Gordon Dalyell explores the implications of the Courts Reform (Scotland) Act.
On 7 October, the Scottish Parliament passed the Courts Reform (Scotland) Act. This was a Bill long in gestation, given the genesis of much contained within the Bill came from the recommendations of the Gill Review of 2009. The passage of the Bill through the Scottish Parliament was, however, remarkably swift. The Bill was introduced in February 2014, evidence taken for stage 1 purposes by the middle of May, amendments dealt with by June, and at one point it looked as if the whole process may be completed by the summer recess. The independence referendum, however, got in the way and stage 3 was completed in October.
The Act will see significant changes to how civil business is conducted in the Scottish courts. The new exclusive competence limit of £100,000, down from the original proposal of £150,000, will lead to the vast bulk of cases, particularly personal injury cases, being dealt with in the sheriff court, rather than the Court of Session. The introduction of a specialist personal injury court, probably in Edinburgh, with specialist sheriffs will allow cases to be dealt with in a specialised forum. Even cases with a value of under £5000 will be capable of being raised in the specialist court though the precise rules governing these cases are still awaited.
However the elephant in the room is resource. Put simply, there will be little, if any, new money to fund these changes. The financial memorandum accompanying the draft Bill made a number of assumptions and assertions about the costs savings. Any detailed analysis of the financial projections immediately produced serious questions about how the figures will stack up. A significant extent of the projected savings is assumed to come from judicial salaries as cases will be dealt with by sheriffs and not judges. However, there is no sign of the number of judges being reduced in the short to medium term. The big lacuna relates to court fees. These are lower in the sheriff court than the Court of Session. Currently, the Court of Session takes in around £2 million a year from personal injury court fees alone. That is around 50 per cent of its total fee income. The proposed changes will lead to a shortfall of just over £1 million a year. This was not acknowledged by the Government in its original memorandum, nor adequately addressed when it was brought to their attention. Similar concerns about so-called savings from the legal aid budget were brushed aside. The Finance Committee of the Scottish Parliament produced a hard hitting critical report which was effectively ignored by the Cabinet Secretary for Justice.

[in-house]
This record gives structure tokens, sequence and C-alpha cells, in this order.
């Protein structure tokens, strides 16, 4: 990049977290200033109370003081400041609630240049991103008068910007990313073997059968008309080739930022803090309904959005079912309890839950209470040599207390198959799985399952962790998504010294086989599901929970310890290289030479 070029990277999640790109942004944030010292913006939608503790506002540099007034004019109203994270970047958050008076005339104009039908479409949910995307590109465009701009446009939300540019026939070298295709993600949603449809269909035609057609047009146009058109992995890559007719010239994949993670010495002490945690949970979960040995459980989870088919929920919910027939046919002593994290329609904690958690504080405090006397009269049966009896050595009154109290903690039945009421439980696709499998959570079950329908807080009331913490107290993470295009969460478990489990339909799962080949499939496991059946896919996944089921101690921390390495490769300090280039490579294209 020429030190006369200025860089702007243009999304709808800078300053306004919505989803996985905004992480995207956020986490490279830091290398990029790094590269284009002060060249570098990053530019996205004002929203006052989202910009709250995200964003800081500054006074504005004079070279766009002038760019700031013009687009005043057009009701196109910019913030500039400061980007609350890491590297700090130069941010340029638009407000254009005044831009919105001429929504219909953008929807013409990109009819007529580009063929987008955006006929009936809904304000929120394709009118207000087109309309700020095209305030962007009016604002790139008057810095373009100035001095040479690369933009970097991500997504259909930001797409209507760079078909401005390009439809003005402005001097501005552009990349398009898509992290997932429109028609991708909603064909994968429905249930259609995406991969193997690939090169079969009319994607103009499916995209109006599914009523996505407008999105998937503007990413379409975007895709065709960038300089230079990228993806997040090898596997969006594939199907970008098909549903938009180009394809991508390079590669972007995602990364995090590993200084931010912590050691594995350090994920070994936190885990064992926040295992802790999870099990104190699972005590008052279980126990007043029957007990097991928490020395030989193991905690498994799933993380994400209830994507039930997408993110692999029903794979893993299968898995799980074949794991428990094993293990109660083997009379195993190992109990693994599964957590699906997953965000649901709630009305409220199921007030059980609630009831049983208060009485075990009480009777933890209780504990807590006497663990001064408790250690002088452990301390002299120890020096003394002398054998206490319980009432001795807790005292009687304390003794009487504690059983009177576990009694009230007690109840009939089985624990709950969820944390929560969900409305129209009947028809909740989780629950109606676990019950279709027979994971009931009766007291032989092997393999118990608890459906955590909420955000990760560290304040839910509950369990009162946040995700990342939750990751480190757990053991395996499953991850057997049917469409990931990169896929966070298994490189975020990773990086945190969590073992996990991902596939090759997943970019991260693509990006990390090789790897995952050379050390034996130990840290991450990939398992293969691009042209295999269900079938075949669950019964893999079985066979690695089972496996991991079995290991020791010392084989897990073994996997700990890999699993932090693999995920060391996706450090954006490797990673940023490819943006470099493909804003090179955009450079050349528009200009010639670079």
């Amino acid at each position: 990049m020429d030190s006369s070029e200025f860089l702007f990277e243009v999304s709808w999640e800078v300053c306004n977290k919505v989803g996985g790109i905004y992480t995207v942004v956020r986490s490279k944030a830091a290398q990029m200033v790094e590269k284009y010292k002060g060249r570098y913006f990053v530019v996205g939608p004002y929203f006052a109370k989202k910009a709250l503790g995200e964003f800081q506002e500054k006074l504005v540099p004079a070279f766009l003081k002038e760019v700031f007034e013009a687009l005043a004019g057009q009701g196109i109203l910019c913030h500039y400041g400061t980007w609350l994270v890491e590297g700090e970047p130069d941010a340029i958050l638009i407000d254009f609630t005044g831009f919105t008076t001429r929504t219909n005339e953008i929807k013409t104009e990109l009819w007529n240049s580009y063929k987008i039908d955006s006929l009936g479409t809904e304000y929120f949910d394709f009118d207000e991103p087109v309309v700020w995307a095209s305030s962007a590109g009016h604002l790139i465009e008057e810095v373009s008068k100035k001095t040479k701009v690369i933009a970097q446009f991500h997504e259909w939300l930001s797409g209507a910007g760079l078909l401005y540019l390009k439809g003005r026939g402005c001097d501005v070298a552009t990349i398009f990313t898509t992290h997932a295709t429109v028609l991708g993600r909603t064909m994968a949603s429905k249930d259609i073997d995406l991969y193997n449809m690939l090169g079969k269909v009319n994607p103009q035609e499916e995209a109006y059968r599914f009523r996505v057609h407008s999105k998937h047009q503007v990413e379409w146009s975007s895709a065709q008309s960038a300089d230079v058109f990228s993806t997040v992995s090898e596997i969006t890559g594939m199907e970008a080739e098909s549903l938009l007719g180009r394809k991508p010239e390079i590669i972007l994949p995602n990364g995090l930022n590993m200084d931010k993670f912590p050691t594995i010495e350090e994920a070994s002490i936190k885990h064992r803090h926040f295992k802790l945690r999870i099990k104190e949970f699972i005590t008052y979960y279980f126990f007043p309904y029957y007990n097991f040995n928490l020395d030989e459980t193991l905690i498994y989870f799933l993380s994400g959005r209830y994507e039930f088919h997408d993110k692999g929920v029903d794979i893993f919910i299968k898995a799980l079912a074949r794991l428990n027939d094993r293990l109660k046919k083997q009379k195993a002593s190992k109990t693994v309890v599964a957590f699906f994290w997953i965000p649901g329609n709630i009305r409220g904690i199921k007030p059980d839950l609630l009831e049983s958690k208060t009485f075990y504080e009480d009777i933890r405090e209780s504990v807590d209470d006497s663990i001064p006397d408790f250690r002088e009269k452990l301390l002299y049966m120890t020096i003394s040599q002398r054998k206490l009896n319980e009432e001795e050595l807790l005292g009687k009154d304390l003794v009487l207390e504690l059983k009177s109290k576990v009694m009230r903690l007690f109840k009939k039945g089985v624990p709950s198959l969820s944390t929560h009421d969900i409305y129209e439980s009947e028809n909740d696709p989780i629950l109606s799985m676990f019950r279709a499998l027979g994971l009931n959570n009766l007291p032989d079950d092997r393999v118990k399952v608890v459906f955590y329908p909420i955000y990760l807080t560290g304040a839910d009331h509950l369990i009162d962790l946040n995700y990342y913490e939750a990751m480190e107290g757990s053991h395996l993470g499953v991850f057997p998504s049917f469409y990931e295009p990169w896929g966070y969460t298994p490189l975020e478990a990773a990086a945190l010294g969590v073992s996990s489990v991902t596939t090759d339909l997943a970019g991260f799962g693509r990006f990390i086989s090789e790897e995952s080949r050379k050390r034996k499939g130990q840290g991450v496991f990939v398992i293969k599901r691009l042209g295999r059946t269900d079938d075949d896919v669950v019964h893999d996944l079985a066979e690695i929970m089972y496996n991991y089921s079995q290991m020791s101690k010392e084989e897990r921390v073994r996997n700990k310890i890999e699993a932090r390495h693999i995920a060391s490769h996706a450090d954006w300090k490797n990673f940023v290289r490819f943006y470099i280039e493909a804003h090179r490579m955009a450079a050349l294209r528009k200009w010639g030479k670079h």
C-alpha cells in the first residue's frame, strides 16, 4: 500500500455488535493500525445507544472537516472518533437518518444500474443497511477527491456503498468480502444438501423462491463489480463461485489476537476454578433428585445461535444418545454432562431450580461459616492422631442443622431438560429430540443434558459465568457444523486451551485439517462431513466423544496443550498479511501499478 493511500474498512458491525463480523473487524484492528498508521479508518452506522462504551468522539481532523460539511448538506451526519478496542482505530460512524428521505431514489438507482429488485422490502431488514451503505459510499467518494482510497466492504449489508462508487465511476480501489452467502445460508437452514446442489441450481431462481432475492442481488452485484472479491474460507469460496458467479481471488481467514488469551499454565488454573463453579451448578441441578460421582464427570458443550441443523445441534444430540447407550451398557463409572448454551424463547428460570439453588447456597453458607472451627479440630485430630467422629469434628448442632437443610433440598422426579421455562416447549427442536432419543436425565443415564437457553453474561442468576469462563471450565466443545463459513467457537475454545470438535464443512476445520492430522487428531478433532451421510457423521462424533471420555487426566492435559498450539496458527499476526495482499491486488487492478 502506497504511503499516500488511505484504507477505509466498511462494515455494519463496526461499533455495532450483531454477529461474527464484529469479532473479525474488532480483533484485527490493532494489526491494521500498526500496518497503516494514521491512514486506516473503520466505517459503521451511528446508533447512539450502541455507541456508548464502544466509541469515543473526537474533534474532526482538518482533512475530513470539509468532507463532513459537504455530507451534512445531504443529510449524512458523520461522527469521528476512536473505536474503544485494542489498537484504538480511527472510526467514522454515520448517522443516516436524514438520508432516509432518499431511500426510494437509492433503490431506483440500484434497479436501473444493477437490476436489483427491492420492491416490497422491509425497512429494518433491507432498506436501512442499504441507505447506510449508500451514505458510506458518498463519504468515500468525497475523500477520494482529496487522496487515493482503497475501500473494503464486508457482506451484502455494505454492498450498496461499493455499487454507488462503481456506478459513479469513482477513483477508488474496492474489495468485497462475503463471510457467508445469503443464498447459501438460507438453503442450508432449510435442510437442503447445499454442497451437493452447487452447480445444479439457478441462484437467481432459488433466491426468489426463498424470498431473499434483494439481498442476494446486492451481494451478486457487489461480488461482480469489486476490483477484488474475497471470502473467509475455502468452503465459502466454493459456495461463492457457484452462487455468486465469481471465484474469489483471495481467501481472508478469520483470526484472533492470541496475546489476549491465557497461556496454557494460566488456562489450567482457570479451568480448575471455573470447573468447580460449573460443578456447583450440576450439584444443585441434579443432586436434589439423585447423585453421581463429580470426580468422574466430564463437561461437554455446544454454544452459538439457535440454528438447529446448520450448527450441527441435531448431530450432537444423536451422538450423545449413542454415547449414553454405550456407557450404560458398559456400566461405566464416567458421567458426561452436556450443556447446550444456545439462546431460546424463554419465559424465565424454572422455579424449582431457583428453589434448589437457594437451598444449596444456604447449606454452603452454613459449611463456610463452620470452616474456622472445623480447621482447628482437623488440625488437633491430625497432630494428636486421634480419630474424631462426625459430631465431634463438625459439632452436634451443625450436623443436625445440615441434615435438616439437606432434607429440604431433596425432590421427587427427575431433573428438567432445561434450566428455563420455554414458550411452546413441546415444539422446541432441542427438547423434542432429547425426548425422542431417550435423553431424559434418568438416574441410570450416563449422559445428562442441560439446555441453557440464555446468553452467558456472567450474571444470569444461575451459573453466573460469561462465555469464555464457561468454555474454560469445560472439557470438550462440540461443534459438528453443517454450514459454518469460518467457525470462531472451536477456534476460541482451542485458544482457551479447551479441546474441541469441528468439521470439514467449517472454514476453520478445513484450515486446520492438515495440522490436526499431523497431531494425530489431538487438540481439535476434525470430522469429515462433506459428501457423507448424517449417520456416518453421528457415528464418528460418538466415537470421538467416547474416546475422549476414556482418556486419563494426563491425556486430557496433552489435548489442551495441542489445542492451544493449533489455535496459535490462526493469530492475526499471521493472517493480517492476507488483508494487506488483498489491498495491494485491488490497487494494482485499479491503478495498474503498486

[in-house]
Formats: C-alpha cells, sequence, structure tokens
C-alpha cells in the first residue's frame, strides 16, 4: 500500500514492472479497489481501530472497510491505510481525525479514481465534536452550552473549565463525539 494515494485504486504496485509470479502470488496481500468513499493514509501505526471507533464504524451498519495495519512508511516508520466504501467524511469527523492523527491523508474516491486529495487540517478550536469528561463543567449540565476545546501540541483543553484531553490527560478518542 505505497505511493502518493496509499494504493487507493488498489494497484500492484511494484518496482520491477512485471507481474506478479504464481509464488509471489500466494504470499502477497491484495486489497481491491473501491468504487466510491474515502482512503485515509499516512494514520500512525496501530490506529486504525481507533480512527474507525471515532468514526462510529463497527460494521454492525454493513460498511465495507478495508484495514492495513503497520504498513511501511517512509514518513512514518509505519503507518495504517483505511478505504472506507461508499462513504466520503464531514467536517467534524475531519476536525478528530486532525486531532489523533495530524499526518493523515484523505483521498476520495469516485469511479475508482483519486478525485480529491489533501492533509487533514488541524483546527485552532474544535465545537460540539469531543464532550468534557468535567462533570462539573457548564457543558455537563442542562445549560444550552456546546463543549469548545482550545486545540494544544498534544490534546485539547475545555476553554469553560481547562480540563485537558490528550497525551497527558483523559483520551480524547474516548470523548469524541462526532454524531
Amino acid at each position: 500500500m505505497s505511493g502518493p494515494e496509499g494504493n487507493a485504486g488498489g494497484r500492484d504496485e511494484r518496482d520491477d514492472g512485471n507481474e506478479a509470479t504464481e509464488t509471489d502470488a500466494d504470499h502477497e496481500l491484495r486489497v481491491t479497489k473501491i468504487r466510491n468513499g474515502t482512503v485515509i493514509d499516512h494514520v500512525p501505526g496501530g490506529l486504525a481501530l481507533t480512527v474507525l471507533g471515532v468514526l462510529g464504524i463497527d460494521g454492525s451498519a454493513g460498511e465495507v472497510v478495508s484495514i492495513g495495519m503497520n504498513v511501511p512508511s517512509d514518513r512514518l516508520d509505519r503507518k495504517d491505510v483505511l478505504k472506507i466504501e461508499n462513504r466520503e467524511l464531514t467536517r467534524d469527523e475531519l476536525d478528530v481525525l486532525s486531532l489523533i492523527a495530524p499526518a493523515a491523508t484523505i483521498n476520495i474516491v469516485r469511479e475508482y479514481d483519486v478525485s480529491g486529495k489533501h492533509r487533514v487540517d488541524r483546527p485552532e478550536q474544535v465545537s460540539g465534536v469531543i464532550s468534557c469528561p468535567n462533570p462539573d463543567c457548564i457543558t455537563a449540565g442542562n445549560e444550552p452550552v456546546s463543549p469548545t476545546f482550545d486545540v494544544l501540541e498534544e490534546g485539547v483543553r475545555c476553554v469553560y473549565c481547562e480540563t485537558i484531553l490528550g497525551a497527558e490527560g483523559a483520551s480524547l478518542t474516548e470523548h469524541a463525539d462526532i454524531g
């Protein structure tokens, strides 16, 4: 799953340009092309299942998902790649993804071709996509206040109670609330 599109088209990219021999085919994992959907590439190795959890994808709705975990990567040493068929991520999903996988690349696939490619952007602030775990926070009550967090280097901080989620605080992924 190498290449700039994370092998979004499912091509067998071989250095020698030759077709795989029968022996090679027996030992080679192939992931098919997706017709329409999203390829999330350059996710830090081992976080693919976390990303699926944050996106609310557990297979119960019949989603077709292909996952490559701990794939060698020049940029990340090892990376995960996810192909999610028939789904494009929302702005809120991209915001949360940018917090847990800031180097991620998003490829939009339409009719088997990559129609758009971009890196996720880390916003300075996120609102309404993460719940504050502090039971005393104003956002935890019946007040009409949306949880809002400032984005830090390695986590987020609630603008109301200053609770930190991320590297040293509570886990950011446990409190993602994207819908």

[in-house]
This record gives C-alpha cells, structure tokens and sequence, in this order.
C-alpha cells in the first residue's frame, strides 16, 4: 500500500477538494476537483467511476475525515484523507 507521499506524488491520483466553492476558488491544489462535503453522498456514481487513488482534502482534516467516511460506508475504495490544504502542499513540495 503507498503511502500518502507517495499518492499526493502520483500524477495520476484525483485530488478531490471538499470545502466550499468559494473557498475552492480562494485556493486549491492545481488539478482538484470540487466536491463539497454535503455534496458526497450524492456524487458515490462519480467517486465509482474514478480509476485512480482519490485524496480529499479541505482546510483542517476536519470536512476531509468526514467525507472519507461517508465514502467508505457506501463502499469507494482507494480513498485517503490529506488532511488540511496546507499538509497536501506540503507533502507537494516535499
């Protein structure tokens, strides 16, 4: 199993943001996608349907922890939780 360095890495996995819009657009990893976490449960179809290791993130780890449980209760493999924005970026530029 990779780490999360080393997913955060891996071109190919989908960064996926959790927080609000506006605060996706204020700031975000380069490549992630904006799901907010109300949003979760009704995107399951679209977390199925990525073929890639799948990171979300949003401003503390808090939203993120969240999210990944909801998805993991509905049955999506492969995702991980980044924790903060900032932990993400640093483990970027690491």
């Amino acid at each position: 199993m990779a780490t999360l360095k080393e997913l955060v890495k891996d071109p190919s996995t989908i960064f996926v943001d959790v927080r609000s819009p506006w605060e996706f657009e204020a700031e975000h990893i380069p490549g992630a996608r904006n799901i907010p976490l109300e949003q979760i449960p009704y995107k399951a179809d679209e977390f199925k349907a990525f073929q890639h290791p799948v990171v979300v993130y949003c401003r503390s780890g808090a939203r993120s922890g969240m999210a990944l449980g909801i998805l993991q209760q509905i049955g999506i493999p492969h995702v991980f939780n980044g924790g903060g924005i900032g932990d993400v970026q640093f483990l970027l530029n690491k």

The sheriff courts are already creaking at the seams. The closure of a number of sheriff courts has led to strain on capacity of those courts which require to deal with the influx of the transferred business. The transfer of criminal work from the High Court to the sheriff court is having an impact and will only create more pressure, and this will especially be the case in the event that the proposed corroboration reforms proceed.
The new specialist PI court will only have two sheriffs. It is likely that over 2,000 cases a year will proceed through this court. Many APIL members are concerned that the specialist court and other sheriff courts will simply not cope with the volume of work.
The aims of the Act are laudable, but will only succeed if proper resourcing is provided.